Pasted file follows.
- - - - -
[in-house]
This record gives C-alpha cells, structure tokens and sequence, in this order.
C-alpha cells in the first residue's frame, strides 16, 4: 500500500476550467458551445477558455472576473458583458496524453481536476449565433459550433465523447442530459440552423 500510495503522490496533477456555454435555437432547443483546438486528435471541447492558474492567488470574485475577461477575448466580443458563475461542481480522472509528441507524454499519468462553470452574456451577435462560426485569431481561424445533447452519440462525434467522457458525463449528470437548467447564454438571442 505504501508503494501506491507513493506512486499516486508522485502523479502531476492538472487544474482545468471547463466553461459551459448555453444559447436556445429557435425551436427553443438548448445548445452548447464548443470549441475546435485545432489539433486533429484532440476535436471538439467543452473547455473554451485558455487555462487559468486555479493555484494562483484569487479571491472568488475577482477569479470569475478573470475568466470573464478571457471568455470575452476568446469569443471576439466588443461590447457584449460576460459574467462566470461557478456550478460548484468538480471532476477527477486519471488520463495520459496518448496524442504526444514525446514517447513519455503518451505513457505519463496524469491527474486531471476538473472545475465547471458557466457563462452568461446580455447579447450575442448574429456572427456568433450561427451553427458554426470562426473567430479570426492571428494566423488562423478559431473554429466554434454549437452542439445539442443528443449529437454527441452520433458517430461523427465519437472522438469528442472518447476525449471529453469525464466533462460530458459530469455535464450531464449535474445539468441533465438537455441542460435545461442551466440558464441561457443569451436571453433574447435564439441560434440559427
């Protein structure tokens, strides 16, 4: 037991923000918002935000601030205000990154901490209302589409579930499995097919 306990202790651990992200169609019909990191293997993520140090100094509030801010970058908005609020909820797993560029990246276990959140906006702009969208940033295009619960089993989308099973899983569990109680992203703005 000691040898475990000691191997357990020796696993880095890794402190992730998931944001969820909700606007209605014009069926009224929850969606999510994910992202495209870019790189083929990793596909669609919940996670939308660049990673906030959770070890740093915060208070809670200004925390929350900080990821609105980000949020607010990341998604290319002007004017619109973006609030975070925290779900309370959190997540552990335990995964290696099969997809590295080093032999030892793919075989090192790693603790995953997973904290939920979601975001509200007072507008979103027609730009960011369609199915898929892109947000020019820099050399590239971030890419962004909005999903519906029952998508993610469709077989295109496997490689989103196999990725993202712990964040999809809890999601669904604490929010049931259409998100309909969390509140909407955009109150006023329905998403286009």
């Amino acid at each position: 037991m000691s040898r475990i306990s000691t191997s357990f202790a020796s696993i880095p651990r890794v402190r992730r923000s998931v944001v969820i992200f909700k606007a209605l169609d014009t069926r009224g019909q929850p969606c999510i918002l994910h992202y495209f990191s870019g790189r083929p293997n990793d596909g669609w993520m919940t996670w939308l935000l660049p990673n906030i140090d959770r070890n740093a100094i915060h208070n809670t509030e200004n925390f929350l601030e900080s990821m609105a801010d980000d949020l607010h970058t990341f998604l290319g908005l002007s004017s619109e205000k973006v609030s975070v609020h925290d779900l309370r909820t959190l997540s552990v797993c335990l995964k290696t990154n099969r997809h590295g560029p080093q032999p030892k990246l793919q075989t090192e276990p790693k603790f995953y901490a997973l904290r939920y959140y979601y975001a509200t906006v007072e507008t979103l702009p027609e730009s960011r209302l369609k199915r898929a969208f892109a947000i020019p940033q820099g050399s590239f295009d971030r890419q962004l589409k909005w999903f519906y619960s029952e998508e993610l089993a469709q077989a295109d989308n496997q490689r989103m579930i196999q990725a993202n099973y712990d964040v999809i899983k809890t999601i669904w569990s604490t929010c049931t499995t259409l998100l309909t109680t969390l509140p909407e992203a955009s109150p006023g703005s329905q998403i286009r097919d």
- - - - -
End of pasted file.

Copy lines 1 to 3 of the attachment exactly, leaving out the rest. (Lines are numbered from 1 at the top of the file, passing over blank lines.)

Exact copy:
[in-house]
This record gives C-alpha cells, structure tokens and sequence, in this order.
C-alpha cells in the first residue's frame, strides 16, 4: 500500500476550467458551445477558455472576473458583458496524453481536476449565433459550433465523447442530459440552423 500510495503522490496533477456555454435555437432547443483546438486528435471541447492558474492567488470574485475577461477575448466580443458563475461542481480522472509528441507524454499519468462553470452574456451577435462560426485569431481561424445533447452519440462525434467522457458525463449528470437548467447564454438571442 505504501508503494501506491507513493506512486499516486508522485502523479502531476492538472487544474482545468471547463466553461459551459448555453444559447436556445429557435425551436427553443438548448445548445452548447464548443470549441475546435485545432489539433486533429484532440476535436471538439467543452473547455473554451485558455487555462487559468486555479493555484494562483484569487479571491472568488475577482477569479470569475478573470475568466470573464478571457471568455470575452476568446469569443471576439466588443461590447457584449460576460459574467462566470461557478456550478460548484468538480471532476477527477486519471488520463495520459496518448496524442504526444514525446514517447513519455503518451505513457505519463496524469491527474486531471476538473472545475465547471458557466457563462452568461446580455447579447450575442448574429456572427456568433450561427451553427458554426470562426473567430479570426492571428494566423488562423478559431473554429466554434454549437452542439445539442443528443449529437454527441452520433458517430461523427465519437472522438469528442472518447476525449471529453469525464466533462460530458459530469455535464450531464449535474445539468441533465438537455441542460435545461442551466440558464441561457443569451436571453433574447435564439441560434440559427